Julia Koszewska joined the festival in 2014 as a volunteer and now she built the website and runs the Festival’s social media.

Julia Koszewska
(Photo by JewishMotifsIFF)

“Up to the current day, the Festival offers this unique opportunity for Polish audience to have this immersion in Jewish-themed modern cinema from all around the world, of various forms - crime, comedy, romance, history, family stories, Holocaust, today’s Israel but also life of the Diaspora, documents, feature, shorts and more. The entrance is still free and filmmakers are continuously invited to come and meet with Polish audiences. For many of them this is their first time in Poland, but they keep coming back: either for the next editions of the Festival, for the film projects or simply to meet again with their new friends,” she told The First News.

She added: “The festival attracts on average around 10,000 people each year. Each year we also have around 30 filmmakers coming and around 40 volunteers and within organizers we have our special three people - Mirek Chojecki, the founding father and director of the Festival, Magdalena Łazarkiewicz – Art Director, and Ewa Szprynger – President of the Jewish Motifs Association. We also organize post-festival screenings taking Festival films to places outside Warsaw. This way we can encourage people to dig into the past of their cities, villages, family histories, books, archives and simply reach out to each other to learn more about Jewish culture in the past and present. More and more often we hear from people from other cities and some even from abroad. We don’t always know who is Jewish from our audience or our volunteers, or even film makers, but from the feedback we receive, or stories they share, we can see great interest in Jewish culture. Among our volunteers – but also organizers – we have Israelis who came to and currently live here, we have former emigrants of 1968 who were forced by the communist anti-Semitic wave in Poland to leave the country.”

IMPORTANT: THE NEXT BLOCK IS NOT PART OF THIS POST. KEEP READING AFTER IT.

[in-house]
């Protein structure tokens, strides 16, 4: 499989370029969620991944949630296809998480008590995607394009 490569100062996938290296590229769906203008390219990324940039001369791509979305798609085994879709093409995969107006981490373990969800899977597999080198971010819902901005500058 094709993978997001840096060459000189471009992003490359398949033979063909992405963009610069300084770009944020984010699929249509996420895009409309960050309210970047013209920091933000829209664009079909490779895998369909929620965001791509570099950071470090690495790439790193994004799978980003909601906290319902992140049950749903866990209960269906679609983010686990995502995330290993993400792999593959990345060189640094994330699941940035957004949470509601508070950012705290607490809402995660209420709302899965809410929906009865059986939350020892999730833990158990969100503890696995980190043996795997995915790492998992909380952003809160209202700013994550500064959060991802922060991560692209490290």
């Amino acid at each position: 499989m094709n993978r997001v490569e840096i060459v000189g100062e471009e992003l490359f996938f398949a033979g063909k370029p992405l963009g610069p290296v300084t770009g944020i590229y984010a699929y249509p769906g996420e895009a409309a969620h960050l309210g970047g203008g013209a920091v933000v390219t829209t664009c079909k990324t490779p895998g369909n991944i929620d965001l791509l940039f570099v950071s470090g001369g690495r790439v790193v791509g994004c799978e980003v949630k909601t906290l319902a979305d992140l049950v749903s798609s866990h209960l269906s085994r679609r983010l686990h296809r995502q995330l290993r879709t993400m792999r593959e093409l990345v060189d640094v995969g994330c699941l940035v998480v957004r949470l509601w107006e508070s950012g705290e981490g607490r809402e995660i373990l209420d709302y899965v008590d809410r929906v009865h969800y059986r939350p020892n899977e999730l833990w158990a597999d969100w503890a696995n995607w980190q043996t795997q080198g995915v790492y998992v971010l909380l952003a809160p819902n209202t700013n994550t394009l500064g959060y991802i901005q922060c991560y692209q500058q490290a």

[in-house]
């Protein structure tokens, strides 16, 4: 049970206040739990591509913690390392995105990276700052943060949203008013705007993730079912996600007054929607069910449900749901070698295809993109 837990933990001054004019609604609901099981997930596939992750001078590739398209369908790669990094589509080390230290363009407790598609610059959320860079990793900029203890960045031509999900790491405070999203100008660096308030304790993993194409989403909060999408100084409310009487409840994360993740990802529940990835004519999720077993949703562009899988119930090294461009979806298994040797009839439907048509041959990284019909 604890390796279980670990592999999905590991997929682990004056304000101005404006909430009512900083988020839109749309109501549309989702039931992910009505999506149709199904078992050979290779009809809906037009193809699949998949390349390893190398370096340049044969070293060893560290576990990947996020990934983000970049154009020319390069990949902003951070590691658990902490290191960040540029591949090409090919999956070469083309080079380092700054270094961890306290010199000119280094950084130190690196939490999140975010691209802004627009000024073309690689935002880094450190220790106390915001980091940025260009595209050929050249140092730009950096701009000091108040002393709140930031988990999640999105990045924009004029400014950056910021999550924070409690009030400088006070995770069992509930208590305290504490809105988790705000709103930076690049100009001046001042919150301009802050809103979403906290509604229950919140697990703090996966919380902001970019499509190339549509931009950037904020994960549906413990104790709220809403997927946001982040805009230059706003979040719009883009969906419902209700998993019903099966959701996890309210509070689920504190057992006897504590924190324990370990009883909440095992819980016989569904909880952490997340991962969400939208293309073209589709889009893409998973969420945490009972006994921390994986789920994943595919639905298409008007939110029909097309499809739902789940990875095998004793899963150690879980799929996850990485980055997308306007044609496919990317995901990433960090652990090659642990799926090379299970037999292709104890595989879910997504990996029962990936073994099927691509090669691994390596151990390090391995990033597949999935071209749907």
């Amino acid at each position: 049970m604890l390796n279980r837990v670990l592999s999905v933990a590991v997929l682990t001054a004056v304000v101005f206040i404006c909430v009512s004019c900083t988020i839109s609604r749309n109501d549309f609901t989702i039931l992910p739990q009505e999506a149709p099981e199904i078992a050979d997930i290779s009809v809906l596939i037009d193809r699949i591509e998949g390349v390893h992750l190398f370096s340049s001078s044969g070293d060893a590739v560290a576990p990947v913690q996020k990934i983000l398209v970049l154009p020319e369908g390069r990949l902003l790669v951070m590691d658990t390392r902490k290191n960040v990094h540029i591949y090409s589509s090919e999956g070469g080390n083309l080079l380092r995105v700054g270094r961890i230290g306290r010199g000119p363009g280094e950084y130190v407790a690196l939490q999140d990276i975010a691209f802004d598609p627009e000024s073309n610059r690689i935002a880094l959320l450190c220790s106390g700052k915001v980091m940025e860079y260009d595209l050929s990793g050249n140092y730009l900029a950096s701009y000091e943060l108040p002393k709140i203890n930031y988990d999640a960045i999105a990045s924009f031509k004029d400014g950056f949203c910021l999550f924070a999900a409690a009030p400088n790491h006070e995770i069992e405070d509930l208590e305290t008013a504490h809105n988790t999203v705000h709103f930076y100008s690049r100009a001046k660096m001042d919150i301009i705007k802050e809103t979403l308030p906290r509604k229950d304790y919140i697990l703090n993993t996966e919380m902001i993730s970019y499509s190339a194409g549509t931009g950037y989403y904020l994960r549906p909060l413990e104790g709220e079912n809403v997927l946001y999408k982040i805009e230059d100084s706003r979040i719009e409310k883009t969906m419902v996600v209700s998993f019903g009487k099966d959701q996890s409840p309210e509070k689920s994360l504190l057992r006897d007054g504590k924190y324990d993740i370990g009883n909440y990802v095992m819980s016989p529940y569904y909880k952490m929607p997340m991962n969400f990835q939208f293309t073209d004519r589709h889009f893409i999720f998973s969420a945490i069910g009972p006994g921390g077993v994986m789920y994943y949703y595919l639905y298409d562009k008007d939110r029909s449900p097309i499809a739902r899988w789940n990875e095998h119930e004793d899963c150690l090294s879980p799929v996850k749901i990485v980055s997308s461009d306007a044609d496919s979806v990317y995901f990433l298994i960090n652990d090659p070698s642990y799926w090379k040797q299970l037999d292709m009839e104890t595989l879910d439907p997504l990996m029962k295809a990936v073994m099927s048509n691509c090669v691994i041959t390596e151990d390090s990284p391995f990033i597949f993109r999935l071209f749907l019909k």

When asked about the importance of the festival in terms of helping with the revival of Jewish culture here, Koszewska said: "Since the late 1990s the revival of Jewish culture and identity has bloomed in Poland. This was helped by the political and social freedom that people felt after the end of the communist system in 1989. But as many experts on present Jewish culture in Central-Eastern Europe underline, what is referred to as “Jewish culture” today does not have to be produced by Jews, it may include them, it may be about them, but it can even be a non-Jewish continuation of what has initially been considered strictly Jewish. Our festival does not dictate anything. We provide the bridge for those who don’t know anything about Jewish culture or history, those that are profound experts and also those who are Jewish themselves. We work closely with the Jewish Community of Warsaw which chooses the film for the special award, best presentation of contemporary Jewish life in film. This year with the JCC Warsaw we are organizing a master-class led by Israel’s leading documentary filmmaker Barak Heymann, and with the Polin Museum of the History of Polish Jews we regularly organize culinary workshops of Jewish cuisine from various places in the world.”